Like a lot of tax rules, the rules regarding business travel expense deductions can be confusing. This update discusses some things you should know about deducting these expenses.
Whether taxed as an entity or sole proprietor, ordinary and necessary traveling expenses can be deducted from income; however, it is important to understand the key definitions in the Tax Code related to travel expenses to avoid scrutiny by the IRS.
In general, travel expenses can be deducted from business income when an individual must travel away from their tax home or main place of work for business reasons. An individual is traveling away from their tax home if they are away for more than an ordinary workday and they need to sleep to meet the demands of their work while away.
An individual’s tax home is their regular place of business or post of duty – not their personal residence. This can include the entire city or general area where the individual’s work or business is located. If a business operates in more than one location, the main place of business or work is determined by:
- The total time the employee ordinarily spends in each place,
- The level of business activity in each place, and
- How much money the employee earns at each place.
At times, an employee may also be considered traveling away from their tax home for an extended period of time. If the employee is given a temporary work assignment it would be at a single location and expected to last a year or less. The employer may deduct related travel expenses if the employer paid or incurred those expenses on behalf of the employee during their assignment.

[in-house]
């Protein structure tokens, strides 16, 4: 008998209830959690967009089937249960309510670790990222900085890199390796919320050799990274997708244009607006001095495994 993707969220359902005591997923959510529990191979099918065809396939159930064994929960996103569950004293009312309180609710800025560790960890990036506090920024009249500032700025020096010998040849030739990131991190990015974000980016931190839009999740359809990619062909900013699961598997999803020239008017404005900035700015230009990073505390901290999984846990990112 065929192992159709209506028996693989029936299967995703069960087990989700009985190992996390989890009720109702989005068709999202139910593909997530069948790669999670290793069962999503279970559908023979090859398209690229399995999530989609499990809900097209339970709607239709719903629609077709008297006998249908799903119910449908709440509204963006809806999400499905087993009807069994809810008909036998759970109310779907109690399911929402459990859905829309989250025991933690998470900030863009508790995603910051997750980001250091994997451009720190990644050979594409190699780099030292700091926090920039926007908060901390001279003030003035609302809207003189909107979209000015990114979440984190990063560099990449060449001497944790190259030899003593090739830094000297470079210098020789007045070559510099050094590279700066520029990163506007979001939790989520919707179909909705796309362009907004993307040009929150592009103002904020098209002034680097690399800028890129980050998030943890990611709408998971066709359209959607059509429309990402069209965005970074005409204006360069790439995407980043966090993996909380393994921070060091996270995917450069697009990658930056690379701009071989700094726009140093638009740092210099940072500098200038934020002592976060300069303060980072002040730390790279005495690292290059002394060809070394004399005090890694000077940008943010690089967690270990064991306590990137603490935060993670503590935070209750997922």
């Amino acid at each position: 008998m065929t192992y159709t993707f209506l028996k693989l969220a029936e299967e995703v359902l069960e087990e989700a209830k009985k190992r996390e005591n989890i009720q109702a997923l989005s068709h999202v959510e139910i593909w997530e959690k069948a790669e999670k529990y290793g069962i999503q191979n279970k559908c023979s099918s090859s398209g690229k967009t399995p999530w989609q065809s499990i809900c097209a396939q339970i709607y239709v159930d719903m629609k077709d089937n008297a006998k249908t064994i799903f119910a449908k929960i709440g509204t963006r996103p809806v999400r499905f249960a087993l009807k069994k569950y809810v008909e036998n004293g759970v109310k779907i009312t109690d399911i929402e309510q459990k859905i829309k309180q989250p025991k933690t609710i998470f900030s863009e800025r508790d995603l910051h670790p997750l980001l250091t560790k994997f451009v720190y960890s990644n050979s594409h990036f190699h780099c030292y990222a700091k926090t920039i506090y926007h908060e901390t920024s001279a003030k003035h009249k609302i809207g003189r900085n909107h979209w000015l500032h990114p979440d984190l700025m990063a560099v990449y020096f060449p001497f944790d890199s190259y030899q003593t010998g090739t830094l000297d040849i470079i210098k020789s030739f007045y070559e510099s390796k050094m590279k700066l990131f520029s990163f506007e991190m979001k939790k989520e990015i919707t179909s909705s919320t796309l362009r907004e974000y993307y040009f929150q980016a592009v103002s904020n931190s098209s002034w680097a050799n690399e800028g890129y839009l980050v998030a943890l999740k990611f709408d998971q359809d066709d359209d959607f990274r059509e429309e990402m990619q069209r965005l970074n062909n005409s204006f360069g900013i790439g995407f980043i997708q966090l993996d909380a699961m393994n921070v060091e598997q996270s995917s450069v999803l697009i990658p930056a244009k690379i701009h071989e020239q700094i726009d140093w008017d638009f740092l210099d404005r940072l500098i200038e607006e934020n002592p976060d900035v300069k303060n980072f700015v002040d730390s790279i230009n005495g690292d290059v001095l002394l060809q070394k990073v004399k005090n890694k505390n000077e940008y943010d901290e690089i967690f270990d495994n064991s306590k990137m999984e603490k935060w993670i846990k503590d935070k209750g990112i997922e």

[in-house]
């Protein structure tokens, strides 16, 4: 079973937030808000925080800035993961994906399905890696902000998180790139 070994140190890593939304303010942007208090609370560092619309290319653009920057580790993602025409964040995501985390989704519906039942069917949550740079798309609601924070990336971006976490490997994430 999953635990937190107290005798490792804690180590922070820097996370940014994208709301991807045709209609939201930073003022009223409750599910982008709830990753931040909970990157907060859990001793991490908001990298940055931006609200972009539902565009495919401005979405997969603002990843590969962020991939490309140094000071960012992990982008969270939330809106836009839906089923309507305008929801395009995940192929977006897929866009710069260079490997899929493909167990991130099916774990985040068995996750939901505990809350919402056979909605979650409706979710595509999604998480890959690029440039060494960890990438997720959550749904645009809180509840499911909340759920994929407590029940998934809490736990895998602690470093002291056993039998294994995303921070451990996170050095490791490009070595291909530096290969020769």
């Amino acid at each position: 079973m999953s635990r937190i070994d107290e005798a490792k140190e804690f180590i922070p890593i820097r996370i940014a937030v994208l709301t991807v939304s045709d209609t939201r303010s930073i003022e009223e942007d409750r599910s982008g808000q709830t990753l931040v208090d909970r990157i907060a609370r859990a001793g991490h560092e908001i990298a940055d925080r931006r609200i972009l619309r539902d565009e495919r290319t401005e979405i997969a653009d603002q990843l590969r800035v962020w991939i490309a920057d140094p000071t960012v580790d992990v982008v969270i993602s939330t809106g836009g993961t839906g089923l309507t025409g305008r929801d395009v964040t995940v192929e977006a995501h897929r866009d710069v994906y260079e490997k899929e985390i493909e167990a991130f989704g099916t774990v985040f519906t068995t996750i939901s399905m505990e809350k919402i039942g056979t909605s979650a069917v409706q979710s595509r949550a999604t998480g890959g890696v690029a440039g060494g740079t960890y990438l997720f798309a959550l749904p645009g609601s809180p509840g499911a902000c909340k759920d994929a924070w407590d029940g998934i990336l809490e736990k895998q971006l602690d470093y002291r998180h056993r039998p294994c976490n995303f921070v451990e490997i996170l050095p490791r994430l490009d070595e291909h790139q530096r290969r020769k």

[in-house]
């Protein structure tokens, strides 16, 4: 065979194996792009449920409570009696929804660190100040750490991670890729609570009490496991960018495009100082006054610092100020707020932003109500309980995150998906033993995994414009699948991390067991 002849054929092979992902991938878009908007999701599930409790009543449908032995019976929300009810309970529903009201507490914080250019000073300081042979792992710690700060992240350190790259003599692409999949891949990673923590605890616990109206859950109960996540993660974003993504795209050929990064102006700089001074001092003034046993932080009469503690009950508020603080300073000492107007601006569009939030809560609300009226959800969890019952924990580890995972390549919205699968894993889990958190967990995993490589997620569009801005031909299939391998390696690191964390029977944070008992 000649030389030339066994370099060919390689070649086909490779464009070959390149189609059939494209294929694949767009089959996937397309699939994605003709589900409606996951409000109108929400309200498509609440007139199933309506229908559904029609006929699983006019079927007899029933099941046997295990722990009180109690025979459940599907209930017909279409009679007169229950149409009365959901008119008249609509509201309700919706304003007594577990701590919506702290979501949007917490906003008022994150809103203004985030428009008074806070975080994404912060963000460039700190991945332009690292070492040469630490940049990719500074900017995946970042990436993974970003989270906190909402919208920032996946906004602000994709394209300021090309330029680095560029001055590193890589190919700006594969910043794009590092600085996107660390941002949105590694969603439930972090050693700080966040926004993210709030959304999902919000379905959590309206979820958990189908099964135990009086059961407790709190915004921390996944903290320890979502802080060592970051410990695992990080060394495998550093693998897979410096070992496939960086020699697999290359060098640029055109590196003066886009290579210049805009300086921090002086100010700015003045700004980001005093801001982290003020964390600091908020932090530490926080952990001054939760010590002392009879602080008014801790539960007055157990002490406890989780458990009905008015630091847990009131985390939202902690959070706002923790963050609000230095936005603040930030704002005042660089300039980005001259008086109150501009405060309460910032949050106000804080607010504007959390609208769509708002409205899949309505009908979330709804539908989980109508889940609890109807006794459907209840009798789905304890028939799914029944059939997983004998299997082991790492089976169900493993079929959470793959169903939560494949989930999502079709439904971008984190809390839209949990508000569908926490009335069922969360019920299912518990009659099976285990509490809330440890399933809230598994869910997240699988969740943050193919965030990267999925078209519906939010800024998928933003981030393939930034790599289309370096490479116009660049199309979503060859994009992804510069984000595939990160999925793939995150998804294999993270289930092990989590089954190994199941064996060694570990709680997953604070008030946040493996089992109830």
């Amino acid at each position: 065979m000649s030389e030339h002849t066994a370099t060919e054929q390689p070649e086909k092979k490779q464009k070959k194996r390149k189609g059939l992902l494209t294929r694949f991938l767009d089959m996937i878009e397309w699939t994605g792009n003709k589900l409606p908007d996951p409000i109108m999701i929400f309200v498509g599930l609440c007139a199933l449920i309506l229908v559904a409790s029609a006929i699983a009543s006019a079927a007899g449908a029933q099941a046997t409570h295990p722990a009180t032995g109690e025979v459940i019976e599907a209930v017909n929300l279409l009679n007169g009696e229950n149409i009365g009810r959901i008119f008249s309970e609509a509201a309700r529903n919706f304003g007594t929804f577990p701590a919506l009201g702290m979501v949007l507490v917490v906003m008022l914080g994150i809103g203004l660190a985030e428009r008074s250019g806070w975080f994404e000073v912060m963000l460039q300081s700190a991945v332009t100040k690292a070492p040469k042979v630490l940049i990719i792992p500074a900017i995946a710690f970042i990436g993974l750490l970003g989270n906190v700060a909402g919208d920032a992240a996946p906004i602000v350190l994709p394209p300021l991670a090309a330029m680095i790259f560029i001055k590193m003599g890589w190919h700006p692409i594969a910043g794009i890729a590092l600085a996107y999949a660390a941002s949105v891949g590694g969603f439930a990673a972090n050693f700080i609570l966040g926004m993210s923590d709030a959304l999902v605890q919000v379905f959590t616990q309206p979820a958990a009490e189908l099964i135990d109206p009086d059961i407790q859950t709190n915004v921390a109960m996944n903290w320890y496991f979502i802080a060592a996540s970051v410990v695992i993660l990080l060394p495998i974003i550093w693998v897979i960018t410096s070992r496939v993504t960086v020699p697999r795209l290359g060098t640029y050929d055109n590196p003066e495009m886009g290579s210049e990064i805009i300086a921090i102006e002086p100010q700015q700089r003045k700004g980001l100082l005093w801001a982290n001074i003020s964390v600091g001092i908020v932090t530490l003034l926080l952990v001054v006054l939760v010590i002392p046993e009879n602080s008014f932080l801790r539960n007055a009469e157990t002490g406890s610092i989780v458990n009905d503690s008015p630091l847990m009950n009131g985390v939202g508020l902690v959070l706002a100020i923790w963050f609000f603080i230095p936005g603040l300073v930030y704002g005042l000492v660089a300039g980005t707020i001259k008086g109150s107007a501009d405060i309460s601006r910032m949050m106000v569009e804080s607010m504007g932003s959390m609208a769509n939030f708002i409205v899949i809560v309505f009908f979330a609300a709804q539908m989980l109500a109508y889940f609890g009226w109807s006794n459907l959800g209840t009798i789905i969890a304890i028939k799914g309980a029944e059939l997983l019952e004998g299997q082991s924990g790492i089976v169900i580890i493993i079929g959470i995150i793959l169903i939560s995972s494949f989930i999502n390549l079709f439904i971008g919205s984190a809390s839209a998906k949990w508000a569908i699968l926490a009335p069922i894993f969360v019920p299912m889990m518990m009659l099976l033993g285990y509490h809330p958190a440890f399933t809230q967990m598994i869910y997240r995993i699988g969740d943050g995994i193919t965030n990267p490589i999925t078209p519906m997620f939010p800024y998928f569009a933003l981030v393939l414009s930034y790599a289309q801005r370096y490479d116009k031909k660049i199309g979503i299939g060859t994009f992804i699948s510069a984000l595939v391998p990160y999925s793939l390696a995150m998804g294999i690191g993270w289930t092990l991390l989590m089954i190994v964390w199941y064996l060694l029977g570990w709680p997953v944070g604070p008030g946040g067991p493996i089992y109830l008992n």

If the work assignment is expected to last for more than one year, then an indefinite work assignment is established, and the employee’s tax home changes to the new work location. In this scenario, the employer can’t deduct the employee’s expenses as business travel expenses.
To be deductible, business travel expenses must be ordinary and necessary expenses for traveling away from home for a business, profession, or job. An ordinary expense is one that is common and accepted in the individual’s trade or business. A necessary expense is one that is helpful or appropriate for the business; the expense does not need to be required to be necessary.
It is imperative to retain support for travel expenses by keeping a log noting the date, time, and cost of each separate business-related travel expense as well as the business purpose of the travel. The business traveler should keep well-organized records such as receipts, credit card statements, and bank statements as substantiation.
Common examples of deductible business travel expenses:
- Travel by airplane, train, bus, or car between the individual’s home and business destination,
- The cost of traveling between business locations
- Fares for taxis or other types of transportation between an airport or train station and a hotel, or from a hotel or to a work location,
- Shipping baggage and sample or display material between regular and temporary work locations,
- Using a personal car for business travel,
- Lodging and meals while away,
- Dry cleaning and laundry while away, and
- Tips paid for services related to any of these expenses.
Common examples of nondeductible business travel expenses:
- Lavish, extravagant, or personal expenses,
- Expenses to go to conventions for investment, political, social, or other purposes unrelated to the business,
- Cost of traveling between employees’ main place of business or work and their personal residence.